Active Feedback-Controlled Boom Noise Damping/Absorption in Large Vehicles

Large vehicles, such as SUVs (Sport Utility Vehicle) and minivans, exhibit body boom phenomena during multiple source excitation events including rough road/impact and powertrain induced events. The main cause of the boom is the low-frequency acoustic/vibro-acoustic modes of the cavity being excited via the high acoustic transfer functions at multiple paths, due to an inherently weak body structure and/or existence of popular features such as tailgates with their corresponding dynamics. Abating the boom noise by modifying the response is the more viable and less costly option than body changes.

DEICON’s active acoustic damping/absorption system has been used successfully to do such modification, cost-effectively. More

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Vibration Isolation of Large Transformers

In a recent application, DEICON was asked to further improve the structure-borne noise reduction of two large transformers (9000 pounds, each) installed in a multi-story residential building. The transformers were housed in sound proofed rooms and isolated from the floor via mounts (compressed fiberglass mounts for one transformer and cork/neoprene mats for the other). In a preliminary study including some laboratory tests it was concluded that the compressed fiberglass mounts had too much damping deteriorating their high frequency vibration isolation and the cork/neoprene mounts were too stiff to effectively isolate the transformer. It was decided to change the isolation schemes from compressed fiberglass and cork/neoprene to air. More

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Active Tuned Acoustic Damper

Active Tuned Acoustic Damper The application of DEICON’s patented, active acoustic damper/absorber in adding low-frequency modal damping to small rooms (listening rooms, recording studios, home theaters) is licensed to Modular Sound (the reputable manufacturer of Bag End professional grade speakers). Bag End manufactures electronic bass traps, with the trade name E-trap (TM), based on this technology. The industrial applications of this technology, due to their uniqueness and need for customization, are being implemented by DEICON.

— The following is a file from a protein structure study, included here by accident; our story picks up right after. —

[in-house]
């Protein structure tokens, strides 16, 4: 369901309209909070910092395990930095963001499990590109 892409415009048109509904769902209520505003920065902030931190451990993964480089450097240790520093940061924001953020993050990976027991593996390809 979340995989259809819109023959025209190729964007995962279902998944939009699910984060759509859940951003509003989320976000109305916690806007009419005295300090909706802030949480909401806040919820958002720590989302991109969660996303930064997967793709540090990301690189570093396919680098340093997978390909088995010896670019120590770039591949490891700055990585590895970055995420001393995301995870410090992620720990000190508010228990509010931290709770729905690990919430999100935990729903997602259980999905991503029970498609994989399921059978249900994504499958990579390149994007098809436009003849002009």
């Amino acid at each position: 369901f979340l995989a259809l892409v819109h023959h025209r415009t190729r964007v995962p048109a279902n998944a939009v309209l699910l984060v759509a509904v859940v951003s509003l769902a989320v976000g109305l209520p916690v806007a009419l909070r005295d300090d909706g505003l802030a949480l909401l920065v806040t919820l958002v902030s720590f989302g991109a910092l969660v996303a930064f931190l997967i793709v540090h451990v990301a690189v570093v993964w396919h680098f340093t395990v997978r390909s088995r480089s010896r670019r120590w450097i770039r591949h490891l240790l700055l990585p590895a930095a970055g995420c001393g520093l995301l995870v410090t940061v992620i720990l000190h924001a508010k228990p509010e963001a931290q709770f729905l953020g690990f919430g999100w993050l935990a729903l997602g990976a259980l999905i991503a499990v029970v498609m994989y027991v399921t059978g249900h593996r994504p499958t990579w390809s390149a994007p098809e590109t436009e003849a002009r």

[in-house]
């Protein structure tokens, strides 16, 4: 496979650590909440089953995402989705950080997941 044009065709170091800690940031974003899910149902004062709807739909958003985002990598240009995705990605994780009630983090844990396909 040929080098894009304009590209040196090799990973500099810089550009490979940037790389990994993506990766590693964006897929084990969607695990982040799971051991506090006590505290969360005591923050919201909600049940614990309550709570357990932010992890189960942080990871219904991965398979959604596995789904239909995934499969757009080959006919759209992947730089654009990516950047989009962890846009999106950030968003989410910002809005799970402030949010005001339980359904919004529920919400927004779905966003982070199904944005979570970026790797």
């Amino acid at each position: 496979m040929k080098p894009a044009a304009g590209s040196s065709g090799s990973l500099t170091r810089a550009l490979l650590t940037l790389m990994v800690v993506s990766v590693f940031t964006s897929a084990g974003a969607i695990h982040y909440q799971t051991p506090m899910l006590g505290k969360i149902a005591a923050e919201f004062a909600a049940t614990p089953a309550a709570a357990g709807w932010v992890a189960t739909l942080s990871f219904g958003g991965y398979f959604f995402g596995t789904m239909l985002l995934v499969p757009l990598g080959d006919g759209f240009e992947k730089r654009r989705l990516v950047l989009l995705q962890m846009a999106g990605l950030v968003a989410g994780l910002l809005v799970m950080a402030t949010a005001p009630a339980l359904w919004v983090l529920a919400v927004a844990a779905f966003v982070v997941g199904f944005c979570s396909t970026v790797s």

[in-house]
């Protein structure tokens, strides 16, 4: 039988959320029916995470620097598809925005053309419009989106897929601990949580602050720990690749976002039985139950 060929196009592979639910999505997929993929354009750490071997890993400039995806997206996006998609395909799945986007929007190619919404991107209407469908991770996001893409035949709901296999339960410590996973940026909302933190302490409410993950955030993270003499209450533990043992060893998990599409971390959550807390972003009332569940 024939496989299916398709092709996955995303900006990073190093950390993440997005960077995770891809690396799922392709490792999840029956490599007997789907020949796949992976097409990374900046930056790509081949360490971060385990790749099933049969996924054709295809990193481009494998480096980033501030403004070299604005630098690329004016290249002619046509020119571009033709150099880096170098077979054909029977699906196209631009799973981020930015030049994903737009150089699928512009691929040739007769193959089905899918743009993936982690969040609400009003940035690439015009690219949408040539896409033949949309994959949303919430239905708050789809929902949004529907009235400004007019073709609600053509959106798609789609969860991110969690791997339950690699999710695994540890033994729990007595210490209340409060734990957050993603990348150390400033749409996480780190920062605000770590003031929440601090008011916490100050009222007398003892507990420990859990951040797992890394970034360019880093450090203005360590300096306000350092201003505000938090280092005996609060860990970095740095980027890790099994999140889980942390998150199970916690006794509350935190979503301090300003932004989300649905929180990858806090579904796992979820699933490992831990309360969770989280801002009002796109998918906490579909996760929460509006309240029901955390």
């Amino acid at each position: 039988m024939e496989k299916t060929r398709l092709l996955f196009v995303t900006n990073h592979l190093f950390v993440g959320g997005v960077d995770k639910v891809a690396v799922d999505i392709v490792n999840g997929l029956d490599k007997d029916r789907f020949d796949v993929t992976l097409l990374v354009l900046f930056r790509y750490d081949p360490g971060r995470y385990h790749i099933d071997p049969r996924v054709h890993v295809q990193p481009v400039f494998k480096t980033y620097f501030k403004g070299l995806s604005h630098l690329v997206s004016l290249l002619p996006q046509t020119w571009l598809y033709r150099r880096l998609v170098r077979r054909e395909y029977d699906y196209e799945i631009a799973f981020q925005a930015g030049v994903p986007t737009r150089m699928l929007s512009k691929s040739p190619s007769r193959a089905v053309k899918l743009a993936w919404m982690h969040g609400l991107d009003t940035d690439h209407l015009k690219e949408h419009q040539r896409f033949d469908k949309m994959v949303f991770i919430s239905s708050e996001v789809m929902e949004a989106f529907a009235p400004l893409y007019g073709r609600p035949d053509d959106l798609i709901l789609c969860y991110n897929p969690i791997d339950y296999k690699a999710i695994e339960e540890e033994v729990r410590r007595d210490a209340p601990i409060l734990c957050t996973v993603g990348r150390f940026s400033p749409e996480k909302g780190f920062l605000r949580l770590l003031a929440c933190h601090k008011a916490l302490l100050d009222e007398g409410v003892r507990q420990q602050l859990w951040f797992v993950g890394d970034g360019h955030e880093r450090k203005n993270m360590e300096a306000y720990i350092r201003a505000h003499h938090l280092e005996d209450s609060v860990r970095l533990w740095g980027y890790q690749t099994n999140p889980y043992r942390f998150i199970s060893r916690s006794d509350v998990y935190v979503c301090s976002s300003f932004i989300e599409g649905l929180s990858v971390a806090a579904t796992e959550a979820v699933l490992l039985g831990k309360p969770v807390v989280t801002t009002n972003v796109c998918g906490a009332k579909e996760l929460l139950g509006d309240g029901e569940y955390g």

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Active and Semi-active Vibration Isolation

The conflicting nature of vibration and shock isolation requirements, necessitates design compromises in realizing mounting schemes for systems subject to both vibration and shock perturbations. To avoid making such design compromises, one needs to pursue active and semi-active isolation solutions.

One approach to active isolation is combining an active scheme with a traditional passive isolation system. In such an approach a passive, but adjustable mount (such as an air spring) is used in mounting the machine. The control scheme takes advantage of the adjustability of air as the mounting medium and through the use of controls does on-demand adjustment of the parameters (damping and stiffness) of the isolation system. Such a system uses no additional actuators to exercise the control. Such active system can switch its parameters, promptly, from being an ideal vibration isolator to an ideal shock isolator, depending on the nature of the instantaneous perturbation (vibration or shock). More

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Vibration and Shock Isolation

DEICON, Inc. was invited to make a presentation on shock and vibration isolation at the global superyacht forum in Amsterdam. The following is an excerpt of the talk.